4. Because we stopped believing in the power of prayer. Am I experiencing discontent with my current life situation? It is because I have not spent enough time, alone, in a room, with no one around, patiently crying out to God. Do I feel as if no one understands me? It is because prayer has become a past time that never comes to pass. Do I feel that I crumble under the weight of every temptation? It is because my prayer life has been reduced exclusively to my meal times. Do I easily give in to the desire of my flesh? It is because prayer has been stored away and is put on prominent display only in times of deep distress or when under steep duress. Why am I failing at being distinctly Christian? It is precisely because prayer is neither prevalent in my life nor preeminent in my mind.
5. Because we do not read our bible. The problem is not access but action. We all have access to the bible. In more places than one. Via more mediums than one. Through more channels than we would ever need. We have a bible app on our smart phone. We have a bible reader on our iPad. We have a reading plan on our iTouch. We have a bulky ESV Study Bible, which we prominently carry to spiritual functions. But for some reason, when we tap our flickering screens, our thumbs drift from the Good Book to the Facebook. This happens effortlessly and non-chalantly. Why is that? Because we crave information. We want to consume content. Quickly, effortlessly, comfortably and in an uber-trendy way. Our fervor for yearlong bible reading plans fizzles out before the New Year fireworks. We think Jude and Job were co-authors of the same book. Once we reach 2 Chronicles or Numbers, you can stick a fork in us, because we are pretty much done.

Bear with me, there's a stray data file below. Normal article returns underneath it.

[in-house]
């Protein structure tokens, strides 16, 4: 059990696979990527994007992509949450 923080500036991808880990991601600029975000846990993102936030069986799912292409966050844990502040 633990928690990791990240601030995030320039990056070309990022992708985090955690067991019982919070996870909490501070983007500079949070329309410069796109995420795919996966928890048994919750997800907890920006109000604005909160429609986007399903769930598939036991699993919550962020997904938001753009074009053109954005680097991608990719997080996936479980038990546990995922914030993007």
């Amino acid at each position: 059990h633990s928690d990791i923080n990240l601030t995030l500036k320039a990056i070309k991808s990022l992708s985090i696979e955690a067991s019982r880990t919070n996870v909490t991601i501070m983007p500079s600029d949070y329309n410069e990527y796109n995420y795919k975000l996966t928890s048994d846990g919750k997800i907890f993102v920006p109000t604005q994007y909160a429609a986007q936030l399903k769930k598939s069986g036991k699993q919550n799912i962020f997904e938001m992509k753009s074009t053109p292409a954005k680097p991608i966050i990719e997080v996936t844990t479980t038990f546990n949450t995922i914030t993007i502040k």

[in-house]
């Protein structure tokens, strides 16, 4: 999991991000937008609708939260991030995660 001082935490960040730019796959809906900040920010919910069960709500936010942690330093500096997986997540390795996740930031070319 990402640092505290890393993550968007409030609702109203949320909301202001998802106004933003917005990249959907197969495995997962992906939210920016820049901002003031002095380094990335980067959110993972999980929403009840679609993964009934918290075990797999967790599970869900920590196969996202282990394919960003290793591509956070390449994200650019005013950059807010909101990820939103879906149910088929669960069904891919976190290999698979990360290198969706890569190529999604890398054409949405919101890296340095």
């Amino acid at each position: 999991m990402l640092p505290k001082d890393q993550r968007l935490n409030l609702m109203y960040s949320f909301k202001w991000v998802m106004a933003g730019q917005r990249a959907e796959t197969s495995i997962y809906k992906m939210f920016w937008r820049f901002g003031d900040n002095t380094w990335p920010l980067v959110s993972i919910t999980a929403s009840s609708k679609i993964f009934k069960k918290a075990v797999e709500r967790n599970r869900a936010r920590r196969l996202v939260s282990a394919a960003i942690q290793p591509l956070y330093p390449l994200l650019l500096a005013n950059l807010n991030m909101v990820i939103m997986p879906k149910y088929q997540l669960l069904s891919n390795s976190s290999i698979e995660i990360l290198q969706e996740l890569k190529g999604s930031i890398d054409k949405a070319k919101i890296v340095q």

6. Because we do not make reading the bible a priority. I will admit, scheduling to read the bible daily is a challenge for me. Despite the fact that I was raised in a home where every child was expected to read the whole bible, all the way through, before they reached the age of eight. I have to be intensely intentional about this. I have to schedule this time for my own benefit. We are a you-tube, bite-size, snap-shot, insta-gram generation. We value the cursory over the contemplative. We crave the mindless over the meditative. We assess expedience higher than experience. Are we having a difficult time thinking of how the bible applies to our current situation? It is because we are not reading it. How are we to go out to battle without wielding our sword? How are we to equip others when we do not even know how to handle our own equipment? This must not be so. We must become resolute in reading our bible. Read it every single day. Read a verse or a whole chapter or ten. It is not about the quantity but quality. Put it on your calendar. Make an appointment on your iCal. If someone tries to fill that space, tell them you already have a date, with the bible.